I seeded some "atlantic giant" pumpkins in april, in a big lawn at full sun for all day long.

They started to grow and to flower, and after some time they started to produce some pumpkins. They grew until they became as big as a football. Then the plants started to produce some more fruits. While the first fruits were continuing to grow, the second set become as big as football. Then their skin became wrinkled and they just "collapsed" due to rot.

I've been removing fruits as soon as they start to rot, and the plants remain alive. Their first fruits became bigger and continued to produce some more pumpkins after some time.

What could have been the cause of those fruits rotting? Is it possible to avoid it next time?

Notes: I've been supplying water every morning and every evening to the plants (about 2 liters per plant each time) until the first rotten fruits appeared, then I stopped. I didn't noticed any particular desease on the leaves.

  • Did you raise the large pumpkins off the ground on a piece of card or something? Was the ground quite wet around the larger pumpkins?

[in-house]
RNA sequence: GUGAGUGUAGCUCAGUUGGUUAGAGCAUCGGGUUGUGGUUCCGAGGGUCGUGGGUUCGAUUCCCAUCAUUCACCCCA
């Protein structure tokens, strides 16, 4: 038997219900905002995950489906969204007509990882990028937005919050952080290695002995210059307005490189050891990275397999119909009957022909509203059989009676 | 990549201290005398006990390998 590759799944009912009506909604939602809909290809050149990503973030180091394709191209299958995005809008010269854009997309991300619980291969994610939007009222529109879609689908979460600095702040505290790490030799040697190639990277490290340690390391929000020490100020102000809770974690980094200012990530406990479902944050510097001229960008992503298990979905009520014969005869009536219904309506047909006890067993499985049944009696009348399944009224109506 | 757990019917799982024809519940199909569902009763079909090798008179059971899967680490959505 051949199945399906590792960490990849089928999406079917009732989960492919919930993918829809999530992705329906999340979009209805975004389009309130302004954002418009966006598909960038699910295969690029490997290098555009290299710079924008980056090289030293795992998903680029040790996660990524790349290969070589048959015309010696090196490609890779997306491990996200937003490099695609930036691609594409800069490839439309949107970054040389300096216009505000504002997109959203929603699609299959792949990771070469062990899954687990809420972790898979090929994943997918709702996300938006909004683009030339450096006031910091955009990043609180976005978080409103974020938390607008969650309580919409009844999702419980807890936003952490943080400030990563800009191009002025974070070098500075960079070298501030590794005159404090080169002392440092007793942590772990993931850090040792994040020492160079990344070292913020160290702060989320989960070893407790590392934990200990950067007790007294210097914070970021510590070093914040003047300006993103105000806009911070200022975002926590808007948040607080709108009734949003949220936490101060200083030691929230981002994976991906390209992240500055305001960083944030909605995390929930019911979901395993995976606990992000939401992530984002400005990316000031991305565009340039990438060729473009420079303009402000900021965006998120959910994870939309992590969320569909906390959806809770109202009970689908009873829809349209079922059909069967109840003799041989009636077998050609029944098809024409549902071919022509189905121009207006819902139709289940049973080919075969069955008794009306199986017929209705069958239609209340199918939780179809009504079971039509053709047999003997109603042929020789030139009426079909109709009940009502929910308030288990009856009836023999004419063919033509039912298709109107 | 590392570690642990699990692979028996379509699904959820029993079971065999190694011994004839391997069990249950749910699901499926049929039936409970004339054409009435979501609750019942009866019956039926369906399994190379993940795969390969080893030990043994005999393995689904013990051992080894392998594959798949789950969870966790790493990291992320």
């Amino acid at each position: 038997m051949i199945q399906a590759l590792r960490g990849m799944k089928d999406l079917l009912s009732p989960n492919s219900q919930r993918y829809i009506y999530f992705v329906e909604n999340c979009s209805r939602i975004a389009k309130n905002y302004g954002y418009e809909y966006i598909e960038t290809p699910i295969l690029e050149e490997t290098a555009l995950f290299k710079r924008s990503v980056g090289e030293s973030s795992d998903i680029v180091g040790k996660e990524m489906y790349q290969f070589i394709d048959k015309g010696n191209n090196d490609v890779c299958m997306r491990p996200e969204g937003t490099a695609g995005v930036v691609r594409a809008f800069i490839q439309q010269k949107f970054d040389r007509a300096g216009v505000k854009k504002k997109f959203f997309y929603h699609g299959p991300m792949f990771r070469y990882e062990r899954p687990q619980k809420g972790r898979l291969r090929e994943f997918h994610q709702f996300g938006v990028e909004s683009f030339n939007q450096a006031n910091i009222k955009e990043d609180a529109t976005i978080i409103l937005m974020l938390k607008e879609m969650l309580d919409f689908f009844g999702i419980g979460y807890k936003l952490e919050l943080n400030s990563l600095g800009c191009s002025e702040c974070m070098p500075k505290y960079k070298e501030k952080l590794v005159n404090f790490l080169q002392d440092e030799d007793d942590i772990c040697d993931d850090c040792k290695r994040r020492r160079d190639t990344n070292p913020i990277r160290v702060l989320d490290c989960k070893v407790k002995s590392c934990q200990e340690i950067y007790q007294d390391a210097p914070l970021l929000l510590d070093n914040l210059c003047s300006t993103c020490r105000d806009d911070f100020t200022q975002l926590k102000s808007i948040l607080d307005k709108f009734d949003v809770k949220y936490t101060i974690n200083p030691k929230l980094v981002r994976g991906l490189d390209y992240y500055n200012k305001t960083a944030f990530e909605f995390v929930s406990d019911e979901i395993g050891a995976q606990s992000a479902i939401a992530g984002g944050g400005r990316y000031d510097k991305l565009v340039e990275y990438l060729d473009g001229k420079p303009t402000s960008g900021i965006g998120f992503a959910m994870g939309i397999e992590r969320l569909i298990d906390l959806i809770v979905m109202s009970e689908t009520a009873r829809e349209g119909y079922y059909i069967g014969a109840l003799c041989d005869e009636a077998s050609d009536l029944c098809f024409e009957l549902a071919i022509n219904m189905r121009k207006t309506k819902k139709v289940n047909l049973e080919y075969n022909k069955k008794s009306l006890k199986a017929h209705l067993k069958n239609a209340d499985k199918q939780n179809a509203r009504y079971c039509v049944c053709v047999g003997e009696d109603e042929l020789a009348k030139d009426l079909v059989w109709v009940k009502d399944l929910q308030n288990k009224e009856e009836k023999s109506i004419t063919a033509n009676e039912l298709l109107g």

– Bamboo
    Commented Oct 4, 2014 at 17:24
  • The ground was not much wet, but this year rained a lot. All pumpkins were off the ground directly. Commented Oct 6, 2014 at 6:48

1 Answer 1


If you left the fruits in contact with the soil as they matured, it's possible that rot has set in because of contact with damp soil. It's best to insert something under the pumpkin to provide a barrier between it and the ground as they ripen, usually a piece of card or cardboard which you replace frequently, and when you water, water the central part of the plant, where the main stem is, rather than broadcasting all over or around it, to try to avoid the soil being too wet beneath the ripening pumpkins. This does not mean that the plant itself has a fungal infection, merely that the fruits have started rotting, in the same way that strawberries do if they're not sitting on straw or something to keep them off the soil.

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